Film noir constructs two archetypes based on a dichotomy between those who display legitimate desires and those who display illegitimate or excessive desire. Janey Place asserts that the most important element in the film noir genre is the style in which they are represented. Place asserts ‘Visually, film noir is fluid, sensual, extraordinarily expressive, making the sexually expressive women, which is its dominant image of woman, extremely powerful’.[1]  A vivid example of the destroyer’s power being represented visually can be found in Out of the Past. In one scene, during the male protagonist’s (Jeff Bailey) recollection of how he met the destroyer Kathie Moffat, the use of chiaroscuro lighting communicates Kathie’s exciting but dangerous sexuality.  When Kathie walks out of the sun, into the restaurant Jeff is sitting, the contours of shadow projected on her white dress and face obscures complete recognition. This obscurity communicates that there is a sense of dangerous “otherness” about Kathie. The lighting in this scene also forces the viewer to replicate Jeff’s gaze by locating her in the centre ground. Therefore in this scene the interplay between shadow and light communicates Kathie, wearing a white dress signifying innocence (a continued motif in Out of the Past), is dangerous. In Double Indemnity the final confrontation between Walter Neff and Phyllis Dietrichson is another example of the visually expressive way film noir communicates evil. In this climatic scene Phyllis sits in a darkened room smoking. The light filters through Venetian blinds cutting horizontally across Walter. The lighting in this scene communicates that Walter is fractured (broken) by gazing at the dangerous sexuality of Phyllis. The destroyer figure, represented as exhibiting excessive sexuality or ambition, is therefore, to Place, ‘expressed in the visual style by their dominance in composition, angle, camera movement and lighting’.[2] To Place this dominance in composition brings into question the validity of the film’s repressive resolutions. Place continues:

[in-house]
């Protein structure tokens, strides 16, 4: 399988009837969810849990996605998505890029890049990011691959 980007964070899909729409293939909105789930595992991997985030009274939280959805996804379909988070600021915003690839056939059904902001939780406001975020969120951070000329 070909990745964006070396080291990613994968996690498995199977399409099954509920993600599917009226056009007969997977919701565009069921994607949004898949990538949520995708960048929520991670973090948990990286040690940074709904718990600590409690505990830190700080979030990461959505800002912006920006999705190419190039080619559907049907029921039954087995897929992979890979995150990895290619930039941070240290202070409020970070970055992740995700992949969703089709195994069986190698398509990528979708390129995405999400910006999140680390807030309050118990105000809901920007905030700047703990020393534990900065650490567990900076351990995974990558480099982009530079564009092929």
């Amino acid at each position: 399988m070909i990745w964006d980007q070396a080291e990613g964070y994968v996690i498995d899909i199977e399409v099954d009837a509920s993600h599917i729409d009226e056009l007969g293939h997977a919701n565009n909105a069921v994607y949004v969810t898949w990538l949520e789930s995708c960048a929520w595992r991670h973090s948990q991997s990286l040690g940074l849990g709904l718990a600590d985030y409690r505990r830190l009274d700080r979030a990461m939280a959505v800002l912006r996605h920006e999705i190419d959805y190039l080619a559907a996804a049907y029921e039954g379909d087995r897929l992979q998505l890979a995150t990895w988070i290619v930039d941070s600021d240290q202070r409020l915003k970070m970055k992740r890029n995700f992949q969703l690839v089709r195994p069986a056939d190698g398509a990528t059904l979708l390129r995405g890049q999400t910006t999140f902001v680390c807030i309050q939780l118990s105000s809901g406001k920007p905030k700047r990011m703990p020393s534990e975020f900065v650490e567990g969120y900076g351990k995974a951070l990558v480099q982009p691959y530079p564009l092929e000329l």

It is not [the destroyer’s] inevitable demise we remember but rather their strong, dangerous, and above all, exciting sexuality… The style of these films thus overwhelm their conventional narrative content or interacts with it to produce a remarkably potent image of woman.[3]